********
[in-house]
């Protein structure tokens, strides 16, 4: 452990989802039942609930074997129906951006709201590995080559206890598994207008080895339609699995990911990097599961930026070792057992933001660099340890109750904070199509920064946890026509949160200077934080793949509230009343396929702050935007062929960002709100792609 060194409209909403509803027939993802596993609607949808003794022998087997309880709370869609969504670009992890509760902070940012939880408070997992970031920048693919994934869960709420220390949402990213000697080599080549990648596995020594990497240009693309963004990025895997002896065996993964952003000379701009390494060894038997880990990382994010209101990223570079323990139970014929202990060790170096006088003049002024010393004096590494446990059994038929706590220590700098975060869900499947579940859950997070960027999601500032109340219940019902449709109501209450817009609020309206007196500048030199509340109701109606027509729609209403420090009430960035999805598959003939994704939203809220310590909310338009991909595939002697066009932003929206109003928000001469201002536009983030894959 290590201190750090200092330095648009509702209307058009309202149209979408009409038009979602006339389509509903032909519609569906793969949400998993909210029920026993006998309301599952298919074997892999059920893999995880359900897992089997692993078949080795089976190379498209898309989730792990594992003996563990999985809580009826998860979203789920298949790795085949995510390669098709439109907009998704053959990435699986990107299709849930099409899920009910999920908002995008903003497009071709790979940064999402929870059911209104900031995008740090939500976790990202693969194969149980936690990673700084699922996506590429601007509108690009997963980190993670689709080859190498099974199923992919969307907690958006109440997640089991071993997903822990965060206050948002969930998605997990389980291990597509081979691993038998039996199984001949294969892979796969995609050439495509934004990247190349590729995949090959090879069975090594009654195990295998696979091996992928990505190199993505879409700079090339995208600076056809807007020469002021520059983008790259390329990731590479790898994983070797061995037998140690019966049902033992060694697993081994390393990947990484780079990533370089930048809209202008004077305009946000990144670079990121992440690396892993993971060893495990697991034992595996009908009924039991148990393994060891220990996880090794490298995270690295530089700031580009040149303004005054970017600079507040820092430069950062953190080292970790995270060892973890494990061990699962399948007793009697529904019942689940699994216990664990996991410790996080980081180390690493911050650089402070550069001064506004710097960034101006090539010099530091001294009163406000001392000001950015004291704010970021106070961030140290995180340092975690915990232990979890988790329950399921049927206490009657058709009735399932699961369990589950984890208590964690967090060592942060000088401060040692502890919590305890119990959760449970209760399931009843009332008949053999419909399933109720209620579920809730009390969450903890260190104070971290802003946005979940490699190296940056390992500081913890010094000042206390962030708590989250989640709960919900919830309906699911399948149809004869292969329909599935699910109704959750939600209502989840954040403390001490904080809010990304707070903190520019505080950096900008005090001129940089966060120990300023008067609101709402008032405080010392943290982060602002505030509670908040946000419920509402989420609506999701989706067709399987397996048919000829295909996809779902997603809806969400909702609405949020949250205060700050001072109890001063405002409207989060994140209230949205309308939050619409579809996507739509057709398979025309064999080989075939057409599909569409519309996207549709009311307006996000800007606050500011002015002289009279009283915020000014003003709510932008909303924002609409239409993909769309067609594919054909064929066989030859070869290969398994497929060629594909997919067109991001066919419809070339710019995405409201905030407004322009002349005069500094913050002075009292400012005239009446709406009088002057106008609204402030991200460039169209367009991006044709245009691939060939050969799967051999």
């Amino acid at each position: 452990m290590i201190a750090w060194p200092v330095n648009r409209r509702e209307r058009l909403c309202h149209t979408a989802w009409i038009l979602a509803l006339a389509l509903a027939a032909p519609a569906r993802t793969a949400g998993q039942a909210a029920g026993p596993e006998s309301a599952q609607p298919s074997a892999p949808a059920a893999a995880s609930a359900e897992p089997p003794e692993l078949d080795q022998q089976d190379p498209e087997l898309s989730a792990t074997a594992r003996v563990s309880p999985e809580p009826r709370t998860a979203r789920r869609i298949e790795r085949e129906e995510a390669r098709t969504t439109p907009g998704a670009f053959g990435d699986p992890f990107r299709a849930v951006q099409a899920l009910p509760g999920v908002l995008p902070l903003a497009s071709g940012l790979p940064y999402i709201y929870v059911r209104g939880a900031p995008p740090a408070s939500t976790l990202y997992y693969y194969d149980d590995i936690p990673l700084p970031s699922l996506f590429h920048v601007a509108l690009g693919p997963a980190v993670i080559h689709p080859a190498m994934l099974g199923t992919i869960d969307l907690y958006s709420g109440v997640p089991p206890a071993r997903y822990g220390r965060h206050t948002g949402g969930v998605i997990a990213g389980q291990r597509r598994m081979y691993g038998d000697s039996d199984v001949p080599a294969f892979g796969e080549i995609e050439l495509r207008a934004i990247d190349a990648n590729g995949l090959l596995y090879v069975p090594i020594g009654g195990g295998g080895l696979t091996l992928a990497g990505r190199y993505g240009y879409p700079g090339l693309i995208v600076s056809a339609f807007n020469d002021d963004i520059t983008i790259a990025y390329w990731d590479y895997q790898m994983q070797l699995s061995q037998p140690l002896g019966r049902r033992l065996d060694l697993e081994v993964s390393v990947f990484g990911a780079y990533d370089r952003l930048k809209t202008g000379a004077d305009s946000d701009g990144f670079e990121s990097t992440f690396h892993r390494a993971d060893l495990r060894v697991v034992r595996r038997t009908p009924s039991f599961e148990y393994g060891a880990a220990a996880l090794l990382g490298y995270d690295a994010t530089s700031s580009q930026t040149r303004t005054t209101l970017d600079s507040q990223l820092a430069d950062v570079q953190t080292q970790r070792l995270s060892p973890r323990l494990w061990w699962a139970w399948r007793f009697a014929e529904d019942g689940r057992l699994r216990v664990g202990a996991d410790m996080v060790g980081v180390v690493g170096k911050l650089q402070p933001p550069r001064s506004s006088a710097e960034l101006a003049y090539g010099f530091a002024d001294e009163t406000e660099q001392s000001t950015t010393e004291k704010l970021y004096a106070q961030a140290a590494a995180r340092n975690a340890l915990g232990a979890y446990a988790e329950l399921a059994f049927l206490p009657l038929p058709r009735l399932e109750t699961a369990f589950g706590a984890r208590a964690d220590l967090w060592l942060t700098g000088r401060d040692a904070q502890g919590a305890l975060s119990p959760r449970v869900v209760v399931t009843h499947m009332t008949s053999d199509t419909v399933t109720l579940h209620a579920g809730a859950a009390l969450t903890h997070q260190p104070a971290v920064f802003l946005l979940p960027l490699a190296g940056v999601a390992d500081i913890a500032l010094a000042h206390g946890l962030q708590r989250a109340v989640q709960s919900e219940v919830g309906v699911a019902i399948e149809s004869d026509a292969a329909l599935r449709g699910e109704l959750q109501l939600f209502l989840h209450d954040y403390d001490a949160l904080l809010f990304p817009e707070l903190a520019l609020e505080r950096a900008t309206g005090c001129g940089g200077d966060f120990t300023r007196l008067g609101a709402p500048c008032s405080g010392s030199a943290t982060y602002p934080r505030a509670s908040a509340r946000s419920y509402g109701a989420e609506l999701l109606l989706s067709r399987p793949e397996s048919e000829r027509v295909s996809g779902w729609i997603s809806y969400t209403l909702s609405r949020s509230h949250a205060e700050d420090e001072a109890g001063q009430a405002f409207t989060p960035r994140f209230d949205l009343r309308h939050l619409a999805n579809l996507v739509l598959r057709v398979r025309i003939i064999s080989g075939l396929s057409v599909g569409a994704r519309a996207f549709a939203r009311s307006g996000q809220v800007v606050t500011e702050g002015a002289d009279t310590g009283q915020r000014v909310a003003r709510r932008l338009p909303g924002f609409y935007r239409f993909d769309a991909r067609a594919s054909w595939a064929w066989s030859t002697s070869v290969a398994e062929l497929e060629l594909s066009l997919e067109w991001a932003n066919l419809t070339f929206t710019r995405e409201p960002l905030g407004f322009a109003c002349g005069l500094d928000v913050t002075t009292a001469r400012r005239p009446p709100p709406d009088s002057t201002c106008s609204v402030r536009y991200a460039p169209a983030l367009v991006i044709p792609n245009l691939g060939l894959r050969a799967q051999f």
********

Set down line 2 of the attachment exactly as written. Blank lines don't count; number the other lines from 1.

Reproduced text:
């Protein structure tokens, strides 16, 4: 452990989802039942609930074997129906951006709201590995080559206890598994207008080895339609699995990911990097599961930026070792057992933001660099340890109750904070199509920064946890026509949160200077934080793949509230009343396929702050935007062929960002709100792609 060194409209909403509803027939993802596993609607949808003794022998087997309880709370869609969504670009992890509760902070940012939880408070997992970031920048693919994934869960709420220390949402990213000697080599080549990648596995020594990497240009693309963004990025895997002896065996993964952003000379701009390494060894038997880990990382994010209101990223570079323990139970014929202990060790170096006088003049002024010393004096590494446990059994038929706590220590700098975060869900499947579940859950997070960027999601500032109340219940019902449709109501209450817009609020309206007196500048030199509340109701109606027509729609209403420090009430960035999805598959003939994704939203809220310590909310338009991909595939002697066009932003929206109003928000001469201002536009983030894959 290590201190750090200092330095648009509702209307058009309202149209979408009409038009979602006339389509509903032909519609569906793969949400998993909210029920026993006998309301599952298919074997892999059920893999995880359900897992089997692993078949080795089976190379498209898309989730792990594992003996563990999985809580009826998860979203789920298949790795085949995510390669098709439109907009998704053959990435699986990107299709849930099409899920009910999920908002995008903003497009071709790979940064999402929870059911209104900031995008740090939500976790990202693969194969149980936690990673700084699922996506590429601007509108690009997963980190993670689709080859190498099974199923992919969307907690958006109440997640089991071993997903822990965060206050948002969930998605997990389980291990597509081979691993038998039996199984001949294969892979796969995609050439495509934004990247190349590729995949090959090879069975090594009654195990295998696979091996992928990505190199993505879409700079090339995208600076056809807007020469002021520059983008790259390329990731590479790898994983070797061995037998140690019966049902033992060694697993081994390393990947990484780079990533370089930048809209202008004077305009946000990144670079990121992440690396892993993971060893495990697991034992595996009908009924039991148990393994060891220990996880090794490298995270690295530089700031580009040149303004005054970017600079507040820092430069950062953190080292970790995270060892973890494990061990699962399948007793009697529904019942689940699994216990664990996991410790996080980081180390690493911050650089402070550069001064506004710097960034101006090539010099530091001294009163406000001392000001950015004291704010970021106070961030140290995180340092975690915990232990979890988790329950399921049927206490009657058709009735399932699961369990589950984890208590964690967090060592942060000088401060040692502890919590305890119990959760449970209760399931009843009332008949053999419909399933109720209620579920809730009390969450903890260190104070971290802003946005979940490699190296940056390992500081913890010094000042206390962030708590989250989640709960919900919830309906699911399948149809004869292969329909599935699910109704959750939600209502989840954040403390001490904080809010990304707070903190520019505080950096900008005090001129940089966060120990300023008067609101709402008032405080010392943290982060602002505030509670908040946000419920509402989420609506999701989706067709399987397996048919000829295909996809779902997603809806969400909702609405949020949250205060700050001072109890001063405002409207989060994140209230949205309308939050619409579809996507739509057709398979025309064999080989075939057409599909569409519309996207549709009311307006996000800007606050500011002015002289009279009283915020000014003003709510932008909303924002609409239409993909769309067609594919054909064929066989030859070869290969398994497929060629594909997919067109991001066919419809070339710019995405409201905030407004322009002349005069500094913050002075009292400012005239009446709406009088002057106008609204402030991200460039169209367009991006044709245009691939060939050969799967051999």